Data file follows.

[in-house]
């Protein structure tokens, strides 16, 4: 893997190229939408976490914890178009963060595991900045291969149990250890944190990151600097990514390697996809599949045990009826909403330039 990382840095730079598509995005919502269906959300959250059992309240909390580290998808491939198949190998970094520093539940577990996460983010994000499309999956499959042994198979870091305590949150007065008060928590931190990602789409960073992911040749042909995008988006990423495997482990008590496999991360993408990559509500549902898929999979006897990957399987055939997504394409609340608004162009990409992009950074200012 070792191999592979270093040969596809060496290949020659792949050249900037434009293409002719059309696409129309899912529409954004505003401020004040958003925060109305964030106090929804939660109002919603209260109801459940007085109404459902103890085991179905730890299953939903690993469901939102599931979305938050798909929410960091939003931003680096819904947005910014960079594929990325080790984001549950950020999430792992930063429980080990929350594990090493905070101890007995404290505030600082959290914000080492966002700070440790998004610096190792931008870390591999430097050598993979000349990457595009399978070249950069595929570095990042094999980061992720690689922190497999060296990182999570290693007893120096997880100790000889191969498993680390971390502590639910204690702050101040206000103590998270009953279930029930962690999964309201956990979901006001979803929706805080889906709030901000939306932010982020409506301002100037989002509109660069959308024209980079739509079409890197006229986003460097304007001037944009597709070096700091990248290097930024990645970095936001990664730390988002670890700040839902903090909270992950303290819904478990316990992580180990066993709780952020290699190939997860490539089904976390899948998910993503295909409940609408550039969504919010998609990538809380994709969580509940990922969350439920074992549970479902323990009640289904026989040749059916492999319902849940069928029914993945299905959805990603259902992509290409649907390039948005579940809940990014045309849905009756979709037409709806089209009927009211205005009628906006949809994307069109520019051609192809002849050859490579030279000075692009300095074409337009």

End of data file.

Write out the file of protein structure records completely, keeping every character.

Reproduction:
[in-house]
């Protein structure tokens, strides 16, 4: 893997190229939408976490914890178009963060595991900045291969149990250890944190990151600097990514390697996809599949045990009826909403330039 990382840095730079598509995005919502269906959300959250059992309240909390580290998808491939198949190998970094520093539940577990996460983010994000499309999956499959042994198979870091305590949150007065008060928590931190990602789409960073992911040749042909995008988006990423495997482990008590496999991360993408990559509500549902898929999979006897990957399987055939997504394409609340608004162009990409992009950074200012 070792191999592979270093040969596809060496290949020659792949050249900037434009293409002719059309696409129309899912529409954004505003401020004040958003925060109305964030106090929804939660109002919603209260109801459940007085109404459902103890085991179905730890299953939903690993469901939102599931979305938050798909929410960091939003931003680096819904947005910014960079594929990325080790984001549950950020999430792992930063429980080990929350594990090493905070101890007995404290505030600082959290914000080492966002700070440790998004610096190792931008870390591999430097050598993979000349990457595009399978070249950069595929570095990042094999980061992720690689922190497999060296990182999570290693007893120096997880100790000889191969498993680390971390502590639910204690702050101040206000103590998270009953279930029930962690999964309201956990979901006001979803929706805080889906709030901000939306932010982020409506301002100037989002509109660069959308024209980079739509079409890197006229986003460097304007001037944009597709070096700091990248290097930024990645970095936001990664730390988002670890700040839902903090909270992950303290819904478990316990992580180990066993709780952020290699190939997860490539089904976390899948998910993503295909409940609408550039969504919010998609990538809380994709969580509940990922969350439920074992549970479902323990009640289904026989040749059916492999319902849940069928029914993945299905959805990603259902992509290409649907390039948005579940809940990014045309849905009756979709037409709806089209009927009211205005009628906006949809994307069109520019051609192809002849050859490579030279000075692009300095074409337009």